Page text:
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Living Years is the second album by Mike + The Mechanics, released in 1988. The album reached number 13 on the Billboard 200 and number 2 on the UK Albums Chart.[1]

Living Years
Mike and the Mechanics - The Living Years.jpg
Studio album by
Released28 October 1988
Recorded18 April – 18 August 1988
StudioThe Farm, Surrey
LabelAtlantic, WEA
ProducerChristopher Neil, Mike Rutherford
Mike + The Mechanics chronology
Mike + The Mechanics
Living Years
Word of Mouth



Mike Rutherford began writing songs for the album in September 1987, shortly after the conclusion of Genesis's Invisible Touch Tour. However, he found himself immediately stricken with writer's block, a circumstance he attributes to stress over the complications with his wife's current pregnancy, which nearly ended in the death of the child. The baby (Rutherford's third) was safely delivered in November, and Rutherford said that the relief made him feel "like a new man". In January he entered an extremely prolific songwriting period, and by the end of the month he had what he and producer/co-writer Christopher Neil felt was a good album's worth of material. In light of this, Neil wanted to move up the recording sessions, which had been scheduled for April. Rutherford vetoed the idea, however, and with his burst of inspiration still running, most of the songs that eventually appeared on the album were written over the next two months.[2]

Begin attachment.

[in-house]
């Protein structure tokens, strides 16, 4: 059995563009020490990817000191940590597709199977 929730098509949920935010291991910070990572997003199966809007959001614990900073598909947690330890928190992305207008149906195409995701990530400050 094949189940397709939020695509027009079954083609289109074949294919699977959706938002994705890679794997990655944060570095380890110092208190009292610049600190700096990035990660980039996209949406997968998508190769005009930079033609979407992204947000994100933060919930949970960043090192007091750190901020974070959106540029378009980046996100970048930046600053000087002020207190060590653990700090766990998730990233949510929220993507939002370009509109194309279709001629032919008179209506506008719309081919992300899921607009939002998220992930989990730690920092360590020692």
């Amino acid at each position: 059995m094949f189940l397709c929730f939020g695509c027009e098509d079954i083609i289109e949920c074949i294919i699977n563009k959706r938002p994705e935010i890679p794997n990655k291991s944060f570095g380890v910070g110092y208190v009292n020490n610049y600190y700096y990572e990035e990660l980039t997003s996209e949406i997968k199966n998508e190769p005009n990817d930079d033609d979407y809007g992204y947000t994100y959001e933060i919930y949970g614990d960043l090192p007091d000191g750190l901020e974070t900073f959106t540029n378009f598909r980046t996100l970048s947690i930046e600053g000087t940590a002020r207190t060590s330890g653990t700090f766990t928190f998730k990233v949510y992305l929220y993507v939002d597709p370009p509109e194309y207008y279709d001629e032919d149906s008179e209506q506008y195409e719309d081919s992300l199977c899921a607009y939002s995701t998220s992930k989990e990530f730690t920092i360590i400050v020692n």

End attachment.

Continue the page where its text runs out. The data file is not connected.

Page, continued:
The first single taken off the album, "Nobody's Perfect," peaked at number 63 on the Billboard Hot 100.

The next single off the album, "The Living Years", was a worldwide number one hit, reaching that mark on the Billboard Hot 100 chart the week ending 25 March 1989. The song also reached number one on the Australian ARIA singles chart the week ending 13 May 1989. In the United Kingdom, it spent three weeks at number 2 in January and February 1989, behind Marc Almond and Gene Pitney's reworking of "Something's Gotten Hold of My Heart."

The title song was co-written by Rutherford and B. A. Robertson, both of whose fathers had recently died. However, the lyrics were written solely by Robertson, and dealt with Robertson's strained relationship with his father and the birth of his son three months after his father's death.[3] Paul Carrack, who would sing lead on the recording, had himself lost his father when he was only eleven years old,[4] and he continues to feature the song regularly in his solo performances.

A third single off the album, "Seeing is Believing", reached number 62 on the Billboard chart.

Phil Collins and Tony Banks, Rutherford's Genesis bandmates, made a guest appearance playing the riff on "Black & Blue" (a sample by Banks of Collins and Rutherford playing a riff during the Invisible Touch sessions).

The Living Years Deluxe Edition was released on 20 January 2014, featuring extensive liner notes by journalist Mario Giammetti, a new recording of the hit song with Andrew Roachford on vocals and a bonus CD of live and rare tracks.